This February, during Black History Month, Starbucks is proud to celebrate the unique stories of our Black partners. We honor them and we see them, and we encourage you to see them too. Move past the stereotypes, the assumptions, the misperceptions, the things you think you may know, the skin color. And get to know them as individuals. Learn the breadth and depth of their distinct lives.
For most of her childhood, LT Smith didn’t want to be seen.
When her mother went to prison for armed robbery, Smith bounced between family members and the foster care system in New Orleans. She remembers making herself small and invisible.
“I thought if I wasn’t a burden or I wasn’t bothersome to anybody, they would let me stay,” Smith recalls.
As she grew up, she was picked on, in part because of her height (“I was maybe 5 feet tall,” Smith says). She responded the best way she knew how: with her fists. A couple trips to juvenile detention slowed down the fighting, Smith says, but “at that point, my words became my weapons. I would cut people down. I would push them away before I had a chance to get close.”
What does it mean to be truly seen? Smith didn’t really know until she met a Starbucks store manager when she was 18 years old. She had just started her first year at an art school in Georgia after moving away from Louisiana, where she was born. To pay the bills, she got a job as a barista at a Starbucks drive-through store just north of downtown Atlanta.
The manager there, Malinda Petry, bonded with Smith in ways she didn’t anticipate. She became a mentor and a second mother, talking to Smith about her own family struggles and self-defense mechanisms.
Petry comforted Smith through the death of a close cousin and the devastating uncertainty of Hurricane Katrina; Smith’s entire family, including four older brothers, was still back in New Orleans, and an uncle drowned during the subsequent flooding. She helped Smith identify negative emotional triggers, handle conflict and stress more constructively, spend her paycheck responsibly and even save for retirement.
“She taught me to grab the future that I want,” says Smith, now 34 and a Starbucks store manager in Sandy Springs, Ga. “She opened my eyes to the possibility of my future.” From that relationship, Smith says she also learned what self-love looks like and “how to be comfortable in my own skin.”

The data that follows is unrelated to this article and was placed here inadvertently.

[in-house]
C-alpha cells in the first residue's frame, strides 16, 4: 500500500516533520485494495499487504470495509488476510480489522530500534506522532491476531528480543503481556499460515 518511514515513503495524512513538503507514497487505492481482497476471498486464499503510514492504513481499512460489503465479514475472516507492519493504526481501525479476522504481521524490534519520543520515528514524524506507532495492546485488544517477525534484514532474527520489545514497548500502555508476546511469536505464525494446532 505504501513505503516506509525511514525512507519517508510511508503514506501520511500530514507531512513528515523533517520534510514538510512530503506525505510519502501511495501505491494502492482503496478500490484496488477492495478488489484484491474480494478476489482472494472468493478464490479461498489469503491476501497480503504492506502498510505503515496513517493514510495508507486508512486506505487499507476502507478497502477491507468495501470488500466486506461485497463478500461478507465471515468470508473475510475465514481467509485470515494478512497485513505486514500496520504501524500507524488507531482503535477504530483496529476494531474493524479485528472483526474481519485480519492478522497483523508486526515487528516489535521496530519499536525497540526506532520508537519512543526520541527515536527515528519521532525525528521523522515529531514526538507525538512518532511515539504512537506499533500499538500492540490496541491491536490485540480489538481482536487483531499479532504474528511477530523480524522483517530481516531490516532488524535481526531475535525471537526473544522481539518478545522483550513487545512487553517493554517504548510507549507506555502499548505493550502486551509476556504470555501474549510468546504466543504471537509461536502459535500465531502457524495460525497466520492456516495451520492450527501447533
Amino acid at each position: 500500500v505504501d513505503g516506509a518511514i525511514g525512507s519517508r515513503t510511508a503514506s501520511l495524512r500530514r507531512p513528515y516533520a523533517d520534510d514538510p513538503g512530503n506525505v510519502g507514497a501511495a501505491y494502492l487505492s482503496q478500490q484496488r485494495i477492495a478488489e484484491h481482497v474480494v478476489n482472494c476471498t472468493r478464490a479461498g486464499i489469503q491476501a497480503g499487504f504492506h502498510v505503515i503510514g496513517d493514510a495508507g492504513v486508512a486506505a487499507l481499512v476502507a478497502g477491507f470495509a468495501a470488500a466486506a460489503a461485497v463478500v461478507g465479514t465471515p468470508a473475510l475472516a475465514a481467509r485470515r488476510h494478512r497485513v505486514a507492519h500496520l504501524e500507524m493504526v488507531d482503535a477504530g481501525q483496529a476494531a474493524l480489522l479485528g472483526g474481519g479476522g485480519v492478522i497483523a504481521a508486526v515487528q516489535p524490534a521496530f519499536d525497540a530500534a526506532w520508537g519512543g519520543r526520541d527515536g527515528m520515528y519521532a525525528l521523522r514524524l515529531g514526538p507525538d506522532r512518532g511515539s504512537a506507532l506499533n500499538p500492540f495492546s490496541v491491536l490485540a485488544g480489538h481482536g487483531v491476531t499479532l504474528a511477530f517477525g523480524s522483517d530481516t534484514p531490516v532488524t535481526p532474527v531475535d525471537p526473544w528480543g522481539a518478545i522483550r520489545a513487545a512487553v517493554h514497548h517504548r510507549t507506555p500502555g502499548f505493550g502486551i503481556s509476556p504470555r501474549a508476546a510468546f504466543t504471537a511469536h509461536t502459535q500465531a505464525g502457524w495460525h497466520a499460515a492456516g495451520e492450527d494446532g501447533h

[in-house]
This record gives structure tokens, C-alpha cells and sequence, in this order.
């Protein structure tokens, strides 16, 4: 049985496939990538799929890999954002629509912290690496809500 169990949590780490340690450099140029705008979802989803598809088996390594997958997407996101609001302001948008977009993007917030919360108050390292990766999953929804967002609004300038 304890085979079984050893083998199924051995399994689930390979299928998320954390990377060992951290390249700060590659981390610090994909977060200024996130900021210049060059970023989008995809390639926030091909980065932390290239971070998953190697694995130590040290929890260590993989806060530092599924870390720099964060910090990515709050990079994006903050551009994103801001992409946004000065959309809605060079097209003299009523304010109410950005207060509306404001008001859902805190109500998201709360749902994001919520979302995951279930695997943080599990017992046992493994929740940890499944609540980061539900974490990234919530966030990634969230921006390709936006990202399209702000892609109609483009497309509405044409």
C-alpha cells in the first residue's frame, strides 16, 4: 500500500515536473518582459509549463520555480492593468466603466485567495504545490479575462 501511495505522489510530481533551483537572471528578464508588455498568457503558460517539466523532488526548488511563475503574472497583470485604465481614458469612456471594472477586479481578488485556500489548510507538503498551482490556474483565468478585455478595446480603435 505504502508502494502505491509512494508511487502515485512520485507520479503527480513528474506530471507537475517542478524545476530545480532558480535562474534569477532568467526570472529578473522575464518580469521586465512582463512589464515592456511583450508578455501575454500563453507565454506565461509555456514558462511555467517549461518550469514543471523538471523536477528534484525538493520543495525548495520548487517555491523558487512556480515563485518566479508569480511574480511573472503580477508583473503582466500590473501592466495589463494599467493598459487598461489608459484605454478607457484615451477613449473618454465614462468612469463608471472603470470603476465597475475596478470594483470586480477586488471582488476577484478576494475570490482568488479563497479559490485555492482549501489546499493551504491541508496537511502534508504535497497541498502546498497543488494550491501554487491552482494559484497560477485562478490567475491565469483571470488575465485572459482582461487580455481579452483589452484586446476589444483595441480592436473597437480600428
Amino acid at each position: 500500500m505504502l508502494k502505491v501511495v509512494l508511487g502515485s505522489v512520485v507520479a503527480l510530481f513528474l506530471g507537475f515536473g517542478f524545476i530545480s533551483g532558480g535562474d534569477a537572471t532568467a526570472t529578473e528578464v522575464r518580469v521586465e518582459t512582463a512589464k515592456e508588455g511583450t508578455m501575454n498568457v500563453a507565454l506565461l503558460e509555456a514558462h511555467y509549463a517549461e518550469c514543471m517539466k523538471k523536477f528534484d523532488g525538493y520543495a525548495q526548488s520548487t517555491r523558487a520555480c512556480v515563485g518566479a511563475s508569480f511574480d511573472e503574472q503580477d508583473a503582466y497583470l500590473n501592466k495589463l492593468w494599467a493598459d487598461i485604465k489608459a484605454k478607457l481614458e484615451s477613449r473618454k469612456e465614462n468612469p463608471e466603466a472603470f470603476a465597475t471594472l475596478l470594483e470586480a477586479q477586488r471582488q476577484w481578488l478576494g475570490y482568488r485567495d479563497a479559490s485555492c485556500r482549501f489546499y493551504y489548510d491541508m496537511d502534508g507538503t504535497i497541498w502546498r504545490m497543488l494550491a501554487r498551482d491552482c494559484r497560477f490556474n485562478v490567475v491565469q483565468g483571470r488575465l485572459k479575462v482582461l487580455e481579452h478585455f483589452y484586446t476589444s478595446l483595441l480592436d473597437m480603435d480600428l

“She was the first person that was able to get my attention in a way that caused me to pivot – everything that I was doing,” Smith says. “It was very simple, uncomplicated conversations that taught me a ton of interpersonal skills and soft skills that honestly I didn’t have. To say that I was less refined would be kind. I was kind of abrasive. She taught me to drop my armor. My armor wasn’t doing me any good.”
Petry, 43, herself grew up in extreme poverty, in a small town in Alabama, without regular access to running water and electricity. She spent 18 years at Starbucks, starting as a barista before moving up to store manager, district manager and field trainer.
“When you grow up like that, and you don’t feel seen, it helps you develop more empathy, and it made me want to be a person that gave the love that I was lacking,” she says. “I could see LT was a person with a lot of passion and integrity. Whatever part I got to play in her development, it was just by being a consistent person in her life, being the stabilizing force, who held her accountable, who raised the bar of what she was capable of.”
But becoming your best self – seeing who you truly are – also takes a lot of work. For Smith, that’s meant years of therapy, specifically, learning how to assess her feelings before reacting and making sure that her emotions aren’t overtaking her logic.
“Being able to face my past is also me confronting my future, being truthful, you have to deal with it,” Smith says. “There are still things that crop up that still feel too raw. But my most important thing is honesty and transparency.”
Starbucks is the only company Smith has ever known. And for 16 years, she’s climbed the ranks: from barista to shift supervisor to assistant store manager to store manager, a position she’s held for almost five years. Last fall, she was accepted into a company development program for high-achieving store managers and given a temporary trial run as a district manager in Atlanta.
Smith lives a block away from Dr. Martin Luther King Jr.’s birth home and the tomb where he’s buried; it’s “a wonderful reminder of my Blackness and being unapologetically Black,” she says. One of the stores she oversees is the Starbucks Community Store in Jonesboro, part of the company’s expanding initiative to be a good neighbor in economically struggling communities all around the country.
She hopes to increase literacy in her district by putting informal libraries in local Starbucks. She’s also planning a speaker series in her stores, trying to highlight local business owners.
Another thing she wants to do is honor what Petry did for her, by paying it forward, especially with the younger African American partners in her district. As a store manager, she’s noticed them struggling and hurting due to various issues.
She wants them to know: I see you.
“Because so many people have truly cared about me, I have this deep sense of gratitude and a deep sense of obligation to not give up,” Smith says. “That broken person who I was, you don’t see that person. I can’t allow myself to regress. There are others who are looking up to me. There are kids who are where I was. I’m now holding up a mirror to them. I’m letting them know there is life after (whatever struggles they’re going through).
“My purpose is to leave people and things better than I found it, to live through reciprocity and generosity. I make a very conscious effort at all times to see people for who they are and where they are.”